OK, I'm off to "run for shelter" and help homeless people. You are all invited to come join us! (P.S. I'm walking. Running is for cowards.)

Beau D. Jackson

The Clinton-era welfare reform greatly decreased the number of people on welfare, so I'm not sure who these "slackers" who spend their lives on welfare might be. In any case, I don't support layabouts living off the public dollar.

I noticed you responded to a tiny segment of my comment and not to its main topic. I called them "slackers" you called them "layabouts" same persons Ed! Welfare is still alive and thriving it's just that the programs have been given other cute names, take a ride over to the DSS and get a list of what's available to include the permenent and temporary programs. Your public dollars at work. Beau

Roch101

Beau Jackson wrote: "I don't want a government that controls the economy, just a pragmatic and efficient one that helps all Americans earn their own way, then gets out of the way. You can call that what you want, but I don't call it socialism."

I think you plagiarized that, Beau.

Spag

As to my point, your clarification is helpful but I still feel it lends itself to automatic discrediting of anyone who believes that an action is socialist. I do agree with your disdain of government bailouts of the private sector although as we have previously discussed, I believe it is more of a fascist move than socialist but I understand your argument.

But I also don't think you are being completely open when you refer to people crying socialism "at the suggestion of providing health insurance to poor kids". Universal health care is just that- universal. It doesn't end with just helping "poor kids". It is far more socialist than you admit. There are probably ways it can be done while being less socialist, but in a sense, anytime the government tells you what to do with your money, that is big government. When after telling what to do with your money, they give it to someone else, that is socialism

Barack Obama's tax plan for instance is pure socialism. He gives a tax cut to "95% of Americans", including the bottom 40% who pay NO taxes. That means they get free money paid for by the other 55%.

Beau D. Jackson

Beau Jackson wrote: "I don't want a government that controls the economy, just a pragmatic and efficient one that helps all Americans earn their own way, then gets out of the way. You can call that what you want, but I don't call it socialism."

I think you plagiarized that, Beau.

Hahhahahaha...............actually they call that copy & paste! Roch you should be in comedy, or, are you now!

Fred Gregory

Ed,

You blithely give credit to Clinton (era) for welfare reform but fail to mention that it was a Republican idea in the Contract with America endroduced by a GOP member of congress and wouldn't have been passed without a Republican majority .

Ed Cone

Fred, I said "Clinton-era," not "Clinton," for a reason. Find something real to complain about.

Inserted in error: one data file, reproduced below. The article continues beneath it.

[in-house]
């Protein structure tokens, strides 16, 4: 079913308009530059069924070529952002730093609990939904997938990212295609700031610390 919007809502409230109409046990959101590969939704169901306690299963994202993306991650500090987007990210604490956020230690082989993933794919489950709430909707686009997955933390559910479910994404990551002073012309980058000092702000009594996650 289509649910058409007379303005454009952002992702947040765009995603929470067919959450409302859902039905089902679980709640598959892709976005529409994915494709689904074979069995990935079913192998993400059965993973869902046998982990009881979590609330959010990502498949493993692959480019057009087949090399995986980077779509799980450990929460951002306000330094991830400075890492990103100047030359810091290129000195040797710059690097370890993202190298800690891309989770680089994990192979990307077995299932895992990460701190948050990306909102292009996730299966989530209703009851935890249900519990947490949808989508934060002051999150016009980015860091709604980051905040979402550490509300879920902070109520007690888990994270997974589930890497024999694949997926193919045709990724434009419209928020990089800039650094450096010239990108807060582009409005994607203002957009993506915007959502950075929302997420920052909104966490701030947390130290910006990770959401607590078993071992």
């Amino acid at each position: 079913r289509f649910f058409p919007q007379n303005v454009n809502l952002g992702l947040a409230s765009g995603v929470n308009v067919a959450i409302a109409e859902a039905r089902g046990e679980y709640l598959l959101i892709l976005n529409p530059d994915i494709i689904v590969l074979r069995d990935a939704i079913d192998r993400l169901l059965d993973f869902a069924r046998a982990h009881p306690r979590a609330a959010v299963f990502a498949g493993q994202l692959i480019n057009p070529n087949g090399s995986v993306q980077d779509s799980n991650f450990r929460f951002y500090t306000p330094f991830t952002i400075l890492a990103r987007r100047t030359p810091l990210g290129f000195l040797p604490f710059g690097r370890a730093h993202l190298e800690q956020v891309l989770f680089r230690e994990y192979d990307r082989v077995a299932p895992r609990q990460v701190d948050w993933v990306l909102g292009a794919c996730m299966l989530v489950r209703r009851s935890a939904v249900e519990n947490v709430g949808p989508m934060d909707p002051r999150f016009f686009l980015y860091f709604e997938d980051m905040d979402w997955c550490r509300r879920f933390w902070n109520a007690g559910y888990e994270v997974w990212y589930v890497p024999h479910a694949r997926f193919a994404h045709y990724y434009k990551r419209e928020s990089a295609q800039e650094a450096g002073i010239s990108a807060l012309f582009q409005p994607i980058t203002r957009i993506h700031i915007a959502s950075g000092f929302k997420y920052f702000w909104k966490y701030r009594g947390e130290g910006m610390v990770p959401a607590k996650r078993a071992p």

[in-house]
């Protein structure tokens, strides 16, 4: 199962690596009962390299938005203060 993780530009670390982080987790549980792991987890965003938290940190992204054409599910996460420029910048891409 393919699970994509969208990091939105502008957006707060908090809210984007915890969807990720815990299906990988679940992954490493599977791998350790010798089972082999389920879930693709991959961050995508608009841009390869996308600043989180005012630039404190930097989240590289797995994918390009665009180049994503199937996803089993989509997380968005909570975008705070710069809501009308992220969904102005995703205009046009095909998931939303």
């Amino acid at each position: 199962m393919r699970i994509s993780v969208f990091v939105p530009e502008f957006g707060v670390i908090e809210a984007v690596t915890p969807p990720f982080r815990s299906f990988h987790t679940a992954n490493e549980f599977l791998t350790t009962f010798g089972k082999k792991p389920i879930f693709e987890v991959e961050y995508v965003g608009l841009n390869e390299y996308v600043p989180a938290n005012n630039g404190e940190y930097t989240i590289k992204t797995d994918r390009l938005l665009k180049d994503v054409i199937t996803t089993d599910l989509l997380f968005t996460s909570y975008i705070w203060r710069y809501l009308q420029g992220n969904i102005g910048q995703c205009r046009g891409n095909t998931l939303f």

Beau, it's helpful to put quotes in quotation marks, or italics.

Sam, I don't necessarily disdain all government intervention in financial markets, although I do find many of the deals to be structured improperly.

Roch101

".actually they call that copy & paste!" -- Beau Jackson

Yep. You can plagiarize by cutting and pasting. Quotations marks are in order, if you can spare the keystrokes.

Roch101

"You blithely give credit to Clinton (era) for welfare reform but fail to mention that it was a Republican idea in the Contract with America..." -- Fred Gregory

More make-believe. Clinton spoke of putting an "end to welfare as we know it" in his 1993 state of the union speech. During his p1992 presidential campaign, "Clinton repeatedly said that welfare benefits should be time-limited, and that, after two years of job training and education, welfare recipients who can work should be required to do so."

The Contract with America was introduced "six weeks before the 1994 Congressional election."

Brad Krantz

Reflexively using the word "socialism" to argue against any policy that involves any degree of government involvement greater than that which is current is lazy and often without merit. It is no better an argument than saying that every dictator is Hitler or using the "Nazi" suffix to smear an opponent, as in "food Nazis,"
"femi-Nazis," or "smoking-Nazis."

One of Senator McCain's current chestnuts in pandering on the stump these days as an agent of "change" involves health care. He often says that Obama's plan would "put a bureaucrat between you and your doctor." The waving of the "socialized medicine" scare flag. Question. How's it all working so perfectly right now with no one between you and your doctor, as McCain implies, that is the current state of affairs? Answer: That leading statement and its very premise, is, of course an absolute lie. Right now, most of us HAVE a decision-making intermediary "between you and your doctor." It's called your health insurance company, in business to essentially deny coverage to those who most need it and tell doctors often what the hell they can and cannot do.
So I guess our "private exclusionary socialized medicine" is so provably better than any alternative approach?

Spag

Brad, I guess I know what people can expect to listen to on tomorrows "Brad and Britt Show"- another attack on McCain or Palin. That's not change, that's more of the same.